The chief of the Indonesian Broadcast Commission for Bali (KPID-Bali), Anak Agung Gede Rai Sahadewa, said he will coordinate with TV and radio broadcast stations in anticipation of Bali’s official day of silence – Nyepi Tahun Baru Saka 1937 that falls on March 21, 2015.
For a 24-hour period commencing from sunrise on March 21, 2015 – all broadcast station in Bali and national stations providing broadcast feeds to Baliare required to go silent and respect the enforced 24-hours of meditative reflection that marks the start of every Hindu New Year in Bali.
During the Nyepi Period Bali closes down for a 24-hour period. All flights to and from the island cease and streets empty as guests and hotel staff are forcibly sequestered to Bali hotel premises.
Quoted by Metrobali.com, Sahadewa told parliamentarians on Friday, February 2, 2015, “I will coordinate and correspond with television and radio stations in order that all broadcasts in Bali stop for 24 hours on Nyepi Day.”
“On Nyepi day last year all broadcasts of radio and television stopped for 24-hours in Bali. This year the same rules will apply,” said Sahadewa.
Meanwhile, the chairman of Commission I of the Bali House of Representatives (DPRD-Bali), Ketut Tama Tenaya, explained that the cessation of all TV and radio broadcasts in Bali on Nyepi Day is done to respect the Bali-Hindu religious tenets for honoring the day of “Beratha Penyepian” – namely: “amati karya” (no work), “amati geni” (no open fires), “amati lelungan” (no journeys) and “amati lelanguan” (refrain from pleasure).
© Bali Discovery Tours.
Secret Bali:: Behind The Tourist Facade by Jill Gocher with Jean Couteau
Published by Now! Bali Publication 120 pages (Courtesy of UWRF)
People who are in Bali, either seasonal tourists or contented expats, may eventually realize that the island has partly turned superficial — with the growing presence of lavish restaurants and shops, luxurious Bali hotels and villas and glittering nightspots gradually transforming the once pristine island.
The traditional life, however, continues as it has for centuries, becoming more secret, hidden behind doors, behind walls, behind the buzz of the ever-growing tourist industry.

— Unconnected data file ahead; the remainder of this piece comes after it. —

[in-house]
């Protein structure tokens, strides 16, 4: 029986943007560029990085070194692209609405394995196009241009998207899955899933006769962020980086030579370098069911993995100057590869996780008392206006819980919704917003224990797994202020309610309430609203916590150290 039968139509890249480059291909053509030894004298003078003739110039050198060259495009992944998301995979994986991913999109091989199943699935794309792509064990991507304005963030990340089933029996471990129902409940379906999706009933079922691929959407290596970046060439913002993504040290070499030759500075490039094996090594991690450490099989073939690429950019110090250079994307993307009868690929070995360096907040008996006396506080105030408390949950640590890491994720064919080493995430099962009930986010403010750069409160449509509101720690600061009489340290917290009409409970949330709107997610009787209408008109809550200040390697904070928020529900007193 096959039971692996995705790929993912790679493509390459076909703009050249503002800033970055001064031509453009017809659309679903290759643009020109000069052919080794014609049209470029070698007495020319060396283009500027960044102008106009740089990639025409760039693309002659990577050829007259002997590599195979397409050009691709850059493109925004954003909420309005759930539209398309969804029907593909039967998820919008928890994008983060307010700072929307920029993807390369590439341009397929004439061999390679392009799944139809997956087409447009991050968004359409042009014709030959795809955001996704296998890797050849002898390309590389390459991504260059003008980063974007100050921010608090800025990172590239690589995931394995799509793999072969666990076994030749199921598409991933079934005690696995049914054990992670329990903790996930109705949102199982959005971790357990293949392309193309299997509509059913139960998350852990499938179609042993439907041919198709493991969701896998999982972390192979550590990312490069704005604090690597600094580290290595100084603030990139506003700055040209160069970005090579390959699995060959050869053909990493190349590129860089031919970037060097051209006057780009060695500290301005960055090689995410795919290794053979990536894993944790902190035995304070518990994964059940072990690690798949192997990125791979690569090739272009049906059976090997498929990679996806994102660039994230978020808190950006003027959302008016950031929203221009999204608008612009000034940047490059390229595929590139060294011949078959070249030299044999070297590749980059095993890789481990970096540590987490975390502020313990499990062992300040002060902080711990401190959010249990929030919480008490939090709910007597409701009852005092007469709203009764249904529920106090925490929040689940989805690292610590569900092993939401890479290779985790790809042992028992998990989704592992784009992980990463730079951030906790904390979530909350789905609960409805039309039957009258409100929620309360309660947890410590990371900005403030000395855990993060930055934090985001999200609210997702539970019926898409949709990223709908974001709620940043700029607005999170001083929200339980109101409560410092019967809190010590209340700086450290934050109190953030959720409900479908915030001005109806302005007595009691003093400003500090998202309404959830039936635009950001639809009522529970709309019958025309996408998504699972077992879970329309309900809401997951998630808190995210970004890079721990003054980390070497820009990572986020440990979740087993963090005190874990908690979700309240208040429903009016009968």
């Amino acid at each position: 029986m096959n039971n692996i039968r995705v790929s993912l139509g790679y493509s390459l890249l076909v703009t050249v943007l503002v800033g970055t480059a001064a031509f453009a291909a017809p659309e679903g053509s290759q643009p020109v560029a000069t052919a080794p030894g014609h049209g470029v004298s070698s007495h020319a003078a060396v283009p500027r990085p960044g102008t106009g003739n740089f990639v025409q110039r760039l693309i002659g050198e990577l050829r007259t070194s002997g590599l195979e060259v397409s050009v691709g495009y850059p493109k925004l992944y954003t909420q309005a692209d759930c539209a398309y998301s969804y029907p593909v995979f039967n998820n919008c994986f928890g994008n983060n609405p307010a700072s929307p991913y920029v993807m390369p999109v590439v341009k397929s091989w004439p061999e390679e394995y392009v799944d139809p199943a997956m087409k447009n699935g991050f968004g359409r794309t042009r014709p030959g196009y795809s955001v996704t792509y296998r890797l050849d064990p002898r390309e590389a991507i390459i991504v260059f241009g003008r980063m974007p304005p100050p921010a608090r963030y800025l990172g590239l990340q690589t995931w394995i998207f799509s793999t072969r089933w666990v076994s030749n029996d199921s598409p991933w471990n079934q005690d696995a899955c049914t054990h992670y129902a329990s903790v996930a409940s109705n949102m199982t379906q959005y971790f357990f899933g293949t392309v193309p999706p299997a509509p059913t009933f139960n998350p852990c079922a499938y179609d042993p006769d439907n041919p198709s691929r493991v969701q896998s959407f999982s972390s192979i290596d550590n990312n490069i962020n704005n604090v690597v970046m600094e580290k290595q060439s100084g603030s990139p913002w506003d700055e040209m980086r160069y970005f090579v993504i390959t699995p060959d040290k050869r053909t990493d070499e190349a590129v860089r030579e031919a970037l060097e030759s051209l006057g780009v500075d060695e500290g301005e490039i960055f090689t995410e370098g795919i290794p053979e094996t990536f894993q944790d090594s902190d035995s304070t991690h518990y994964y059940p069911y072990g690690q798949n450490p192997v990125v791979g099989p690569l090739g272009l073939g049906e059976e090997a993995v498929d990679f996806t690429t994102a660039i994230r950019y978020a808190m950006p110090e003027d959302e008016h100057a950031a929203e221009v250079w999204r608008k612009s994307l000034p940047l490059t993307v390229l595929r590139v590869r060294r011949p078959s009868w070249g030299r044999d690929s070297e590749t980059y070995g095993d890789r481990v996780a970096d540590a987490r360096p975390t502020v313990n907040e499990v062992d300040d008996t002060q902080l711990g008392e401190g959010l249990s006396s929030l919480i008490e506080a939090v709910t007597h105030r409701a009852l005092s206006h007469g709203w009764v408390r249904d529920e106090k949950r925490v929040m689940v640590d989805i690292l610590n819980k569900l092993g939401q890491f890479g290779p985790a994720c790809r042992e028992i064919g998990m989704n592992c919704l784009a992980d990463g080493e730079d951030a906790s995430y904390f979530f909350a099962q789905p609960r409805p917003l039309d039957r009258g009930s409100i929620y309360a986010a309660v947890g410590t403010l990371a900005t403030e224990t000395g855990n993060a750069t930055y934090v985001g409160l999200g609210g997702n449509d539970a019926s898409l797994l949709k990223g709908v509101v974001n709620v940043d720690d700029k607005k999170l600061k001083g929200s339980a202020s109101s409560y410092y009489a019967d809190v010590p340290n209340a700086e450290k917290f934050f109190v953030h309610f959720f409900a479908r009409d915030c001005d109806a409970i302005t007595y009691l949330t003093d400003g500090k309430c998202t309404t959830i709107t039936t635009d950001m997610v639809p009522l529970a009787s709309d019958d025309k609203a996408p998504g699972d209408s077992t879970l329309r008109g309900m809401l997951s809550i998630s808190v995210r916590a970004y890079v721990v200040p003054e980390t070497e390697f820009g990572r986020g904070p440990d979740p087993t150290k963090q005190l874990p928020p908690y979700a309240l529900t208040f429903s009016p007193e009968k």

As Australian photographer Jill Gocher simply puts it, ”Before, when tourists came here, one thing they would like to do was to see, learn and enjoy the culture, but now it turns into like ‘which party will we go to tonight?’, ‘which restaurant should we dine in?’, or ‘where’s our villa?’”
In her new book Secret Bali, Gocher records Balinese culture with her captivating words and images, to bring it to the attention of people and make them see what the real Bali is about.
Behind all those modern facades, Bali remains a place where “spirits permeate every single corner of the island. They are kept peaceful and placated with daily offerings and prayers that create harmony and special energy for which Bali is renowned”.
In modern buildings, like hotels, “all those statues and temple buildings are not just architectural decoration”. Beautifully made offerings in open doorways are part of the daily spiritual routine to appease the gods in the visible world and the spirits of the invisible underworld (sekala and niskala).
Gocher takes us on a journey in one “mystic evening”, the evening before Galungan — one of the biggest religious celebrations in Bali, as well as visiting the ancient temple complex of Gunung Kawi, the holy spring of Yeh Massam, Ubud’s sacred monkey forest and other places.
Readers will also find it interesting to get a glimpse of the island’s rituals — a-once-in-200-years celebration at Gunung Raung Temple, a Balinese royal wedding, the house-blessing ceremony melaspas, tajen (cockfighting) and ngaben (cremation).
“If one can see only one part of Balinese culture while in Bali, the most spectacular and important of all Balinese rituals is ngaben — the culmination of a person’s life and the sendoff to the next life or afterlife.”